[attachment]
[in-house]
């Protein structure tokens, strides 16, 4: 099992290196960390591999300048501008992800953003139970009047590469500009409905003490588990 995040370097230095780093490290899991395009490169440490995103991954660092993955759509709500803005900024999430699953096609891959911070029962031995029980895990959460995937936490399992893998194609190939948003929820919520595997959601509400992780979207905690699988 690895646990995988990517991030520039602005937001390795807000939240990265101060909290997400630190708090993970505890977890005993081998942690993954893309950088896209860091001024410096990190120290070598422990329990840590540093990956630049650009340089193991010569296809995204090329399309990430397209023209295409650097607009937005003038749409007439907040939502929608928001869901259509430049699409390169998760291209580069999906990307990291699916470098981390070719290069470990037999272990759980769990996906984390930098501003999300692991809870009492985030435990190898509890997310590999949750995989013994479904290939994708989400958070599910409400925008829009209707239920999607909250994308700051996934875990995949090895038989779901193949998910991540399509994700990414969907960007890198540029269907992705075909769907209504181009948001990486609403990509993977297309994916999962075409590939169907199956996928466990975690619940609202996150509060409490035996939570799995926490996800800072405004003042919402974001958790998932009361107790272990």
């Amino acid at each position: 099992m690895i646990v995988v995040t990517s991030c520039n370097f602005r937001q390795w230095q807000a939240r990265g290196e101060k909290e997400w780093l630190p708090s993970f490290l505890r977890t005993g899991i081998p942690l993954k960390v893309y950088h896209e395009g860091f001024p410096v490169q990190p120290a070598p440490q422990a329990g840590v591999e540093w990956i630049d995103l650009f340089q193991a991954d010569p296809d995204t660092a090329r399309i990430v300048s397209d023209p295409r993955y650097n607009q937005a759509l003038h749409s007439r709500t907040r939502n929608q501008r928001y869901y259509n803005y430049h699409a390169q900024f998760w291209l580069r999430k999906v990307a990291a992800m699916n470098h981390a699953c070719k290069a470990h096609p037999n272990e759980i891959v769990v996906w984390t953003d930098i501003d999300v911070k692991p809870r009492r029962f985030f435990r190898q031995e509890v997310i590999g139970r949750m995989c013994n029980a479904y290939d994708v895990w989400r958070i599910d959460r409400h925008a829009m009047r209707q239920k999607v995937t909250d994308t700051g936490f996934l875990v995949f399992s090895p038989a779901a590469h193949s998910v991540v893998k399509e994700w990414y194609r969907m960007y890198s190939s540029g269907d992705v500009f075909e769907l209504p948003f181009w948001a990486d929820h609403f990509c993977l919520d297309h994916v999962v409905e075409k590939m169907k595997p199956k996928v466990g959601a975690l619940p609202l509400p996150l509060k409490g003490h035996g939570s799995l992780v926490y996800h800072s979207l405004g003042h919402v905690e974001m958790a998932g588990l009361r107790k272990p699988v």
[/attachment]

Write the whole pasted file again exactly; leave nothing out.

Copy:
[in-house]
């Protein structure tokens, strides 16, 4: 099992290196960390591999300048501008992800953003139970009047590469500009409905003490588990 995040370097230095780093490290899991395009490169440490995103991954660092993955759509709500803005900024999430699953096609891959911070029962031995029980895990959460995937936490399992893998194609190939948003929820919520595997959601509400992780979207905690699988 690895646990995988990517991030520039602005937001390795807000939240990265101060909290997400630190708090993970505890977890005993081998942690993954893309950088896209860091001024410096990190120290070598422990329990840590540093990956630049650009340089193991010569296809995204090329399309990430397209023209295409650097607009937005003038749409007439907040939502929608928001869901259509430049699409390169998760291209580069999906990307990291699916470098981390070719290069470990037999272990759980769990996906984390930098501003999300692991809870009492985030435990190898509890997310590999949750995989013994479904290939994708989400958070599910409400925008829009209707239920999607909250994308700051996934875990995949090895038989779901193949998910991540399509994700990414969907960007890198540029269907992705075909769907209504181009948001990486609403990509993977297309994916999962075409590939169907199956996928466990975690619940609202996150509060409490035996939570799995926490996800800072405004003042919402974001958790998932009361107790272990």
């Amino acid at each position: 099992m690895i646990v995988v995040t990517s991030c520039n370097f602005r937001q390795w230095q807000a939240r990265g290196e101060k909290e997400w780093l630190p708090s993970f490290l505890r977890t005993g899991i081998p942690l993954k960390v893309y950088h896209e395009g860091f001024p410096v490169q990190p120290a070598p440490q422990a329990g840590v591999e540093w990956i630049d995103l650009f340089q193991a991954d010569p296809d995204t660092a090329r399309i990430v300048s397209d023209p295409r993955y650097n607009q937005a759509l003038h749409s007439r709500t907040r939502n929608q501008r928001y869901y259509n803005y430049h699409a390169q900024f998760w291209l580069r999430k999906v990307a990291a992800m699916n470098h981390a699953c070719k290069a470990h096609p037999n272990e759980i891959v769990v996906w984390t953003d930098i501003d999300v911070k692991p809870r009492r029962f985030f435990r190898q031995e509890v997310i590999g139970r949750m995989c013994n029980a479904y290939d994708v895990w989400r958070i599910d959460r409400h925008a829009m009047r209707q239920k999607v995937t909250d994308t700051g936490f996934l875990v995949f399992s090895p038989a779901a590469h193949s998910v991540v893998k399509e994700w990414y194609r969907m960007y890198s190939s540029g269907d992705v500009f075909e769907l209504p948003f181009w948001a990486d929820h609403f990509c993977l919520d297309h994916v999962v409905e075409k590939m169907k595997p199956k996928v466990g959601a975690l619940p609202l509400p996150l509060k409490g003490h035996g939570s799995l992780v926490y996800h800072s979207l405004g003042h919402v905690e974001m958790a998932g588990l009361r107790k272990p699988v």